Why have a workshop?

For most of the team at 4c, the most valuable asset is the workshop. While computer aided design has an important place in the detailed design process, prototyping allows the members of the 4c team to design and test concepts, develop multiple iterations, fast.

 

Freedom to Experiment

4c is an agile team with typically more freedom and less red tape than clients. This allows us to have a ‘let’s see attitude’ and experiment with:

    • different prototyping methods using a combination of our machines
    • Verify and decide on mechanisms built from left over stock and samples we’ve collected since starting 4c in 2002
    • recreating tests either as fully automated rigs or by recreating the in-operation environment
    • Building assemblies as products are developed to ensure it can actually be made

Note: this use of the workshop is key during the Innovation Sprint process where we encourage our clients to join us in the ‘scrap heap challenge’ element of the workshop.

Image 1: ergonomic testing for handheld tool for the aerospace mimicking worst case scenario positioning of operator. 

 

Breaking Things

To test an idea, 4c designers and engineers will head to the workshop to knock something together to see if it’ll function in the intended way. Sometimes a product, often needs to be broken. There are multiple test rigs in the workshop which can test the pressure, strength, movement and the lifespan of 4c’s products. You will often find 4c’s mechatronics engineer, Mark Craig, working on intricate test rigs, attempting to find a fault in a new prototype.

 

Video 1: Test rig build to test durability of argricultural tool 4c designed. Target was 100k cycles based on top selling competitor, we reached 200k and gave up on testing it.

 

Looks like, works like

Often, we’re briefed to take an opportunity all the way through to manufacturing. A crucial stage is to develop prototypes that work in the intended environment and can satisfy stakeholders. Not only must it function to provide confidence to those invested in the product, but it must look the part to get buyers onside and sales teams excited. These are often put together with love and care by our talented model maker, Tom Harris.

Image 2: Final prototype of the Numnuts tool using 3D printed components, some T1 samples and machined parts. Used for testing on farms and to seek further investment.

 

Agile and adaptable

4c work for a wide variety of industries, and for that the workshop is constantly adapting. The workshop tables and machinery are often ferried around to make space for new projects. This is particularly useful for design and engineering projects such as life rafts and wave energy equipment.

Image 3: Prototype bottling machine built for Moredun. Read more about that project here.

 

Organised chaos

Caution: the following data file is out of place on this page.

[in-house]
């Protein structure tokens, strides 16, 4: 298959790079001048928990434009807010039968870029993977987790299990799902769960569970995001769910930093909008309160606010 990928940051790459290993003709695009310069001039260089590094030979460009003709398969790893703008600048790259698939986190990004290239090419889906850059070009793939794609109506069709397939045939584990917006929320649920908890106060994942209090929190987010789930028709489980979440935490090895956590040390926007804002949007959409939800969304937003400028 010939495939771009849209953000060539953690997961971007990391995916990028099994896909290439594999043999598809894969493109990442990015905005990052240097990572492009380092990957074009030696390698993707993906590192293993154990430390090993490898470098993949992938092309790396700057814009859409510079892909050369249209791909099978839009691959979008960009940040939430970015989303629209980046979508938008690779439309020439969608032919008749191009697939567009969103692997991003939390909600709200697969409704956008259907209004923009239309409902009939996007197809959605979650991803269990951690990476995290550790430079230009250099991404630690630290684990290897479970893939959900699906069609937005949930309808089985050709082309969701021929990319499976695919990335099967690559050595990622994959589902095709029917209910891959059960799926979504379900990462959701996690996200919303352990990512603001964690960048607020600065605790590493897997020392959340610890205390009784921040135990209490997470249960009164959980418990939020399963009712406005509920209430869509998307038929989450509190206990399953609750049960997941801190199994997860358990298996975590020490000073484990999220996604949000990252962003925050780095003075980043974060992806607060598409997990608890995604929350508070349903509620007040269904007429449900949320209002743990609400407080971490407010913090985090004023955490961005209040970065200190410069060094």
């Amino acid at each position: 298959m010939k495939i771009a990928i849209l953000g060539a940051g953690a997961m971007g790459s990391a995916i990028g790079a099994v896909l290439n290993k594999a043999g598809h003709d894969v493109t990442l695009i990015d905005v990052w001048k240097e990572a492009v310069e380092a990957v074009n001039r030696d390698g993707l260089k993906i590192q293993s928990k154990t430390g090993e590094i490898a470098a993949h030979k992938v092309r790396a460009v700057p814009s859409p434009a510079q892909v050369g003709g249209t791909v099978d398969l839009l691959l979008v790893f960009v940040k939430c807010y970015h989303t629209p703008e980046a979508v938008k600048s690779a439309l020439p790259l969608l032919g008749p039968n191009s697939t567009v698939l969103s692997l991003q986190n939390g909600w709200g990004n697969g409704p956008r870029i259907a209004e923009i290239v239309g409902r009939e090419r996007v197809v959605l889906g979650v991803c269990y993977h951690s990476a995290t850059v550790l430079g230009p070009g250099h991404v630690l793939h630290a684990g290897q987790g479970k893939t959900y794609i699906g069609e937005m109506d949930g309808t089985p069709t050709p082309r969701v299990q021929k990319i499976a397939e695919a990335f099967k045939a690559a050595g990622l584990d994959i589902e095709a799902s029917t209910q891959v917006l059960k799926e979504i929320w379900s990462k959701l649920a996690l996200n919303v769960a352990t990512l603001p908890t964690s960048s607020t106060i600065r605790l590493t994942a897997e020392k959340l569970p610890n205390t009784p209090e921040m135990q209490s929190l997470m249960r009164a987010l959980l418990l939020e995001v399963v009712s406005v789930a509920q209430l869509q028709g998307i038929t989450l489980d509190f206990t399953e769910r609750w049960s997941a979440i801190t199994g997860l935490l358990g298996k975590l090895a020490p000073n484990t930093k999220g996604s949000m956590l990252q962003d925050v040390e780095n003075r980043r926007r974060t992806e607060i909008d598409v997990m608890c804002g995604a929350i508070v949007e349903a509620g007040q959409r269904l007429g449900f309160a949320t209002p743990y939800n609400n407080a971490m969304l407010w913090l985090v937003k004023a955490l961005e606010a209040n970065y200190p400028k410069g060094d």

The team also find it difficult to throw things away. Old products are dissected and put into stock and whilst we buy new equipment to assist with certain projects, workshop machinery is sometimes bought second hand and refurbished. As a result, the workshop is fully stocked with raw materials and components. This means we don’t rely on 3D prints and can jump into the workshop and build key prototypes using comparable materials. Often in less time than the printer.

Image 4: Just a quick showing of some of the workshop.

 

What is rapid prototyping?

A common misconception is that rapid prototyping consists solely of 3D printing. 4c values its FDM / SLA 3D printing capabilities, however, it is often found that they are not always the fastest way to produce a reliable physical concept.   Located beneath the design studio, the 4c workshop also consists of CNC machinery, an industrial lathe, wood working and metal fabrication tools which allows the design team to bring their concepts to life.

Image 5: Several different puncturing spikes designed for strength using various methods. We didn’t rely on 3D printing because the strength wasn’t there and it took too long to build due to size. We instead used a plasma cutter, several forming tools and a TIG welder to knock up reliable, testable prototypes before building a reinforced 3D printed prototype (far right).

 

It’s Not all Work

4c is an employee run business and the workshop is not just an asset to the company, but to the team as well. Late at night you may see the team tweaking mountain bikes, pumpkin carving for Halloween and working on pet projects such as furniture or robots.

Image 6: Whilst working on an e-bike project, we wanted to see what power assist you could get for <£100. A 80cc 2-stroke engine and a bit of modification to a dirt jump frame led to what is known at 4c as the shonky. A top speed of 15mph which is comparable to a UK legal e-bike. This was just done because our model maker thought it would be fun.

 

Why is a workshop important in Innovation?

In this new digital age, physical prototyping often gets overlooked, making way for advances in computer aided design and virtual reality. Often resulting in inefficient processes to develop products and services that cannot function. Because of this, 4c believes that to research, design, test and manufacture a concept, physical prototyping is the most reliable and efficient way forward.

After all, we’re designing for people – it makes sense to put it into peoples hands as soon as possible.

The key to good design.